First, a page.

It is not as much a wild prediction as it is a future stated fact. When prescription pot sales flourish, can recreational pot sales be far behind? Of course not.
And not just in Colorado, California and other western states. Arkansas soon, despite all the naysayers, will be either voting by another initiated act, or perhaps from the Arkansas General Assembly itself, to allow the sale of recreational marijuana.
There is just too much money in it, folks, to say "No." It is that plain and simple.
Now that is not to say that the state of Arkansas, with more than half of its counties dry of alcohol, will not limit the recreational pot sales centers to the counties that want the sales.
And thus, Arkansas will allow those counties, cities, townships and other government subdivisions within the state to deny the application or establishment, or to allow the sale of facilities that will, in the very near future, sell recreational pot.
That, too, I predict will happen.
And it might not be such a pretty sight to see.
It has been said much about the making of whole hog sausage and of legislation in Arkansas: "It is not so pretty a sight to behold."
I am sure those future laws, if not placed in an initiated act and voted on by all the voters in a November election (just like the passage of prescription pot more than two years ago), will be done in a very contentious session of the Arkansas Legislature.
If I were a legislator, I would hope that any initiated act would at least set some very broad rules in which, as a member of the legislature, I might "tweak" the overall act.
The opening days of the first sales of prescription pot were, to put it plainly, confusing but profitable.
The two Hot Springs dispensaries -- Green Springs Medical and Doctor's Orders RX -- were said to have sold 13.76 pounds of dried cannabis flower, according to some frustrating reports from the Arkansas Department of Finance and Administration.
With the publicized price of $15 per gram, those sales would have exceeded $93,000.
To put this in perspective -- there are 453.6 grams in a pound of marijuana. At $15 per gram, a pound of prescription pot would cost $6,804. The state's largest newspaper quoted an Arkansas police spokesman (note that it did not say State Police spokesman) that the average street sale of marijuana was $4 per gram or less.
But those street sales are illegal and also are not certified to be pure as the state-licensed growers and dispensaries guarantee.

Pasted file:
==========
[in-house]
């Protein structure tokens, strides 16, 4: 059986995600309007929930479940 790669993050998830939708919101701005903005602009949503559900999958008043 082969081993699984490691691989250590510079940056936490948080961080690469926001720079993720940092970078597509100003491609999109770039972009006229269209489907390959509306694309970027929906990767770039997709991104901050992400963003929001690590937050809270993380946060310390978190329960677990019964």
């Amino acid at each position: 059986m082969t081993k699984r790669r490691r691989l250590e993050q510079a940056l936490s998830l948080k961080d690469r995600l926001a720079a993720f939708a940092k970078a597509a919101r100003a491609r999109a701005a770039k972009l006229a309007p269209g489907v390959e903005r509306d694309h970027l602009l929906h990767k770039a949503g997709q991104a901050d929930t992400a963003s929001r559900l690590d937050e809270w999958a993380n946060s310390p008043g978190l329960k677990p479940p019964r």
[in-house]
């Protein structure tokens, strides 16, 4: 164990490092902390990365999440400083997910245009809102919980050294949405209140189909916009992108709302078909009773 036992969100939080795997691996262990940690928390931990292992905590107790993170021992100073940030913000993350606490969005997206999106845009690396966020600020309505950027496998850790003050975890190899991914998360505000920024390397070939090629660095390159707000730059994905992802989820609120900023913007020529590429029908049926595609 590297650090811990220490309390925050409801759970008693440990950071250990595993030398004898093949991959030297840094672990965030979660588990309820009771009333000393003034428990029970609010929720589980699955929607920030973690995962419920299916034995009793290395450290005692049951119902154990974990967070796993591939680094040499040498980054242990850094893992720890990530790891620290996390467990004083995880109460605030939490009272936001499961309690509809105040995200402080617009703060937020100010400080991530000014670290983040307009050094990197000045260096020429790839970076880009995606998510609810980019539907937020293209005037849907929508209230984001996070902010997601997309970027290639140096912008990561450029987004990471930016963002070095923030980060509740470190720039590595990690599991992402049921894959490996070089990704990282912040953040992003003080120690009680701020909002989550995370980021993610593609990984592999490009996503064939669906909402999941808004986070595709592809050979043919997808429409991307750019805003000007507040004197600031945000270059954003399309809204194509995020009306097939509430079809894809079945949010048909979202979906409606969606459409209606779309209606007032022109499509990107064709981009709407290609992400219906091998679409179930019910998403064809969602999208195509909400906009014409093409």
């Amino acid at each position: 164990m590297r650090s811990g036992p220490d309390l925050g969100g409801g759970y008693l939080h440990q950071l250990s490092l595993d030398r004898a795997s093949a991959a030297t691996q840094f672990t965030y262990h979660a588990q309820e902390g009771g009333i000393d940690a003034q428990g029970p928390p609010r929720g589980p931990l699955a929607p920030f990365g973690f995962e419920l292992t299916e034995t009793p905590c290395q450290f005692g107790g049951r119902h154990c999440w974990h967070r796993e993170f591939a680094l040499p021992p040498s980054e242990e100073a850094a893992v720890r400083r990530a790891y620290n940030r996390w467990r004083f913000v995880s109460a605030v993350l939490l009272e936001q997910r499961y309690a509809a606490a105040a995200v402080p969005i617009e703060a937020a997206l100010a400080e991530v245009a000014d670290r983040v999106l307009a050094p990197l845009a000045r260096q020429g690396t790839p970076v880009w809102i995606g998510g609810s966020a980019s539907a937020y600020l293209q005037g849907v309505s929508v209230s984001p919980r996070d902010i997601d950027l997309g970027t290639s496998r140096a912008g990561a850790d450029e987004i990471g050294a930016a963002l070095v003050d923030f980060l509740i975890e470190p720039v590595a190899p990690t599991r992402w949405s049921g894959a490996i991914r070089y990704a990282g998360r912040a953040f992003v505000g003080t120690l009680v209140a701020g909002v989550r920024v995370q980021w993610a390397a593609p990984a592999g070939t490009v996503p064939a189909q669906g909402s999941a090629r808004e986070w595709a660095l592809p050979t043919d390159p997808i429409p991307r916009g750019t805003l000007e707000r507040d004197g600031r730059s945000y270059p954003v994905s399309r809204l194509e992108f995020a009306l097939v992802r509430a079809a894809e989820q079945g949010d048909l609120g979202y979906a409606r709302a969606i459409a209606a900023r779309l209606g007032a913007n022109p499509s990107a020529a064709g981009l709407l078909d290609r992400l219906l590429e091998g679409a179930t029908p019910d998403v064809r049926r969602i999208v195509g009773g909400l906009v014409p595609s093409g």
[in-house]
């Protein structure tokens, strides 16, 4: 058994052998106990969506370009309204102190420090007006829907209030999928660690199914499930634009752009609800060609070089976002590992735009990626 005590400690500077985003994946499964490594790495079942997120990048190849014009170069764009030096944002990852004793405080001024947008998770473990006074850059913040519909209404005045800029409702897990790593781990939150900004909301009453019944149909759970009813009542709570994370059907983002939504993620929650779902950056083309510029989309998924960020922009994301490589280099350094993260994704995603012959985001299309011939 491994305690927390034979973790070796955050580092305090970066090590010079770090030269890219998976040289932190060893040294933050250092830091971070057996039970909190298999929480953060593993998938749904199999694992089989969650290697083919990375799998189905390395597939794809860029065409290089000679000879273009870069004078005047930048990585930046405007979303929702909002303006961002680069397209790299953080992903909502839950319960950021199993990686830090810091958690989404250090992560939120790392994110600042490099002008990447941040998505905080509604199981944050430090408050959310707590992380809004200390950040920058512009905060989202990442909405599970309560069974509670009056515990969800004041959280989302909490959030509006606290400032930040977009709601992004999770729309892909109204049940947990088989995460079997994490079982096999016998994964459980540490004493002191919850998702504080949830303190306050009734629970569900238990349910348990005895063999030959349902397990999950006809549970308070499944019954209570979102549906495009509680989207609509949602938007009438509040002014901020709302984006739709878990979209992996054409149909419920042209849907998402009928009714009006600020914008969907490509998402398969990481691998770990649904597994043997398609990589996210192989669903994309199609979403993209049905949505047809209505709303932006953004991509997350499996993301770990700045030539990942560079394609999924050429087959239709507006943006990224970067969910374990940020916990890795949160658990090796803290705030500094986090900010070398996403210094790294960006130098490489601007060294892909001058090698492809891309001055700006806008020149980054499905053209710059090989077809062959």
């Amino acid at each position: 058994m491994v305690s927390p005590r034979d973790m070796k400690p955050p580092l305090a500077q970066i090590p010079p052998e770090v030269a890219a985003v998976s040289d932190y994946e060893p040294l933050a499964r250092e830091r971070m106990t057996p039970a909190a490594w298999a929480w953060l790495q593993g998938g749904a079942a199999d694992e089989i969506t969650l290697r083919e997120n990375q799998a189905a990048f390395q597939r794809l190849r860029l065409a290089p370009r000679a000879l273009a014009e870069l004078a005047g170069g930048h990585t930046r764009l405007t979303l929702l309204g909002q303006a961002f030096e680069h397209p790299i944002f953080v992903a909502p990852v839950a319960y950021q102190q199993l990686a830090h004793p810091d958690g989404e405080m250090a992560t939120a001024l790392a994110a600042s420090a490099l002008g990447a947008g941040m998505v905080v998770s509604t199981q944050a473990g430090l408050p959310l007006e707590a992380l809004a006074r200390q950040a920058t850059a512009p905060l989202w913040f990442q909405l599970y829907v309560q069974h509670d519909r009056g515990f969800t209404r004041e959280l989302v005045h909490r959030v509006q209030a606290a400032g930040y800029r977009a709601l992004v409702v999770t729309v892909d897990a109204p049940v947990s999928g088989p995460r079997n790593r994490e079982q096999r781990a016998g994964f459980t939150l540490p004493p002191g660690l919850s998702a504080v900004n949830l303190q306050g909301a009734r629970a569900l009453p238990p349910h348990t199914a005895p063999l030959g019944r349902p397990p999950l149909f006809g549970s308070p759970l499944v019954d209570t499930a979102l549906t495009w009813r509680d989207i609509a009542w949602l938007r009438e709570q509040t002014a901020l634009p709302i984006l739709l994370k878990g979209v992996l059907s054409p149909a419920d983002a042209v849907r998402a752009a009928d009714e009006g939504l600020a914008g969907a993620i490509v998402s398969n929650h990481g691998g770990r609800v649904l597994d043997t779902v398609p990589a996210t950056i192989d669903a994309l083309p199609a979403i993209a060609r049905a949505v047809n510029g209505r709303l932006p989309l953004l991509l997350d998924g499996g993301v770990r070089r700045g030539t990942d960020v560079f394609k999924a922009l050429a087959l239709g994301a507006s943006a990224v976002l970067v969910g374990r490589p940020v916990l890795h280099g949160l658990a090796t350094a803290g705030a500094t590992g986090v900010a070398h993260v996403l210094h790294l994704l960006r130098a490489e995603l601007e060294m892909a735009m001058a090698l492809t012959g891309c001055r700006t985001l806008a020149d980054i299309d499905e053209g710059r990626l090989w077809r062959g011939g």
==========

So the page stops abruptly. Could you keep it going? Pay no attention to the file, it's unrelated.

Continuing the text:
The average transaction on the first days of prescription pot was about $79.62 per customer, the state said.
The state does -- and listen to this, Mr. and Mrs. Voter -- collect the state sales tax of (6.5 percent) on every sale and then the state imposes a 4% privilege tax on prescription pot sales.
The $212.62 sale, with taxes of $20.25 comes to $232.90.
The good news, once sales start, both the dispensaries and the state expect the price to drop from $17 per gram to about $10 per gram. The current price in Oklahoma for its prescription pot is about $10 a gram.
Remember, the state has sales tracking software in all the dispensaries to ensure that no one on prescription pot can purchase more than 2.5 ounces of medical marijuana every two weeks, the limit under state law.
Arkansas' program, approved two years ago, made Arkansas the 33rd state in the nation to legalize medical marijuana. There are 18 qualifying conditions that patients must meet before a medical marijuana card can be issued by the state and those come from a referral by a physician.
As of last week, there were 11,739 state-issued medical marijuana registry ID cards in force.
Now do the math. If just half of these 11,739 card holders bought one-half ounce, once a month, how will the sales taxes and medical prescription pot sales taxes roll on down to the state capitol?
Recreational pot is coming. Prescription pot is here to stay.
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Maylon Rice is a former journalist who worked for several northwest Arkansas publications. He can be reached via email at email@example.com. Opinions expressed are those of the author.Editorial on 05/29/2019
Print Headline: 'Rx pot' prices soar; 'recreational weed' will soon be in state